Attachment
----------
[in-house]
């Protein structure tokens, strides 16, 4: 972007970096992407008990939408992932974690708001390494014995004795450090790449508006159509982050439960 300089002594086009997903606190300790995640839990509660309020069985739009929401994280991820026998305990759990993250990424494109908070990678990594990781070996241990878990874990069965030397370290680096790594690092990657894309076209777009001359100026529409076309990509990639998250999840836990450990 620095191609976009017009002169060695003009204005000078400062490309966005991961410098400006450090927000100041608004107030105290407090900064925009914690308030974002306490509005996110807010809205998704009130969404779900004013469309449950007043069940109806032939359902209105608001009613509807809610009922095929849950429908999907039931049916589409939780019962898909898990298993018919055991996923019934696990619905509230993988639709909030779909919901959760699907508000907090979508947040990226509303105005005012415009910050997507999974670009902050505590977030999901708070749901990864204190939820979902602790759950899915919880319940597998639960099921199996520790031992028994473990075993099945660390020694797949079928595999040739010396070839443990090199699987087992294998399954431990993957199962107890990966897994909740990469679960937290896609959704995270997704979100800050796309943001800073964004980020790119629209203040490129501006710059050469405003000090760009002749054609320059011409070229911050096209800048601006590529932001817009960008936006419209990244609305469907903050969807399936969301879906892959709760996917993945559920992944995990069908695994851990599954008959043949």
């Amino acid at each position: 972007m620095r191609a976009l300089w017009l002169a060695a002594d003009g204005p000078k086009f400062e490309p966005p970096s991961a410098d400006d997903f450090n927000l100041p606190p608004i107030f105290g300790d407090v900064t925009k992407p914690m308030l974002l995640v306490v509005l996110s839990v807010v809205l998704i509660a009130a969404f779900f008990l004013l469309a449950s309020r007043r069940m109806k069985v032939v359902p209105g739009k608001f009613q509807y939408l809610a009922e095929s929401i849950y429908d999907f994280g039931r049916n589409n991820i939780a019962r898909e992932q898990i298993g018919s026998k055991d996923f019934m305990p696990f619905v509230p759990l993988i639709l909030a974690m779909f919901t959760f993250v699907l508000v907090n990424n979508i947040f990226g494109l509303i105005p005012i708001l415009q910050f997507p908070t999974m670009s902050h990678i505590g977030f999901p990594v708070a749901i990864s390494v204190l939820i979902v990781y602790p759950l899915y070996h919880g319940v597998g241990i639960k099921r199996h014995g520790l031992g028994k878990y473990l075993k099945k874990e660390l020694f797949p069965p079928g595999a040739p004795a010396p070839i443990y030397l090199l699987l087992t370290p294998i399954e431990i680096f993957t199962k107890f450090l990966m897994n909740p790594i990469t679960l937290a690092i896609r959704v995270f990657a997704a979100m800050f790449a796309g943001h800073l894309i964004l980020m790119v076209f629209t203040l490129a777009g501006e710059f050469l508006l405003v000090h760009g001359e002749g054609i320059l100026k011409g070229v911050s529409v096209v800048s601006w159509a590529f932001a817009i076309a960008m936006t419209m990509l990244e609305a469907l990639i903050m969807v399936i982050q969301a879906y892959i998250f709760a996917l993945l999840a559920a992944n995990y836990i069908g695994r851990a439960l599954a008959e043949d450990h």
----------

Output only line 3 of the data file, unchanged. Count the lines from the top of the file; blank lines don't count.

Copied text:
């Amino acid at each position: 972007m620095r191609a976009l300089w017009l002169a060695a002594d003009g204005p000078k086009f400062e490309p966005p970096s991961a410098d400006d997903f450090n927000l100041p606190p608004i107030f105290g300790d407090v900064t925009k992407p914690m308030l974002l995640v306490v509005l996110s839990v807010v809205l998704i509660a009130a969404f779900f008990l004013l469309a449950s309020r007043r069940m109806k069985v032939v359902p209105g739009k608001f009613q509807y939408l809610a009922e095929s929401i849950y429908d999907f994280g039931r049916n589409n991820i939780a019962r898909e992932q898990i298993g018919s026998k055991d996923f019934m305990p696990f619905v509230p759990l993988i639709l909030a974690m779909f919901t959760f993250v699907l508000v907090n990424n979508i947040f990226g494109l509303i105005p005012i708001l415009q910050f997507p908070t999974m670009s902050h990678i505590g977030f999901p990594v708070a749901i990864s390494v204190l939820i979902v990781y602790p759950l899915y070996h919880g319940v597998g241990i639960k099921r199996h014995g520790l031992g028994k878990y473990l075993k099945k874990e660390l020694f797949p069965p079928g595999a040739p004795a010396p070839i443990y030397l090199l699987l087992t370290p294998i399954e431990i680096f993957t199962k107890f450090l990966m897994n909740p790594i990469t679960l937290a690092i896609r959704v995270f990657a997704a979100m800050f790449a796309g943001h800073l894309i964004l980020m790119v076209f629209t203040l490129a777009g501006e710059f050469l508006l405003v000090h760009g001359e002749g054609i320059l100026k011409g070229v911050s529409v096209v800048s601006w159509a590529f932001a817009i076309a960008m936006t419209m990509l990244e609305a469907l990639i903050m969807v399936i982050q969301a879906y892959i998250f709760a996917l993945l999840a559920a992944n995990y836990i069908g695994r851990a439960l599954a008959e043949d450990h």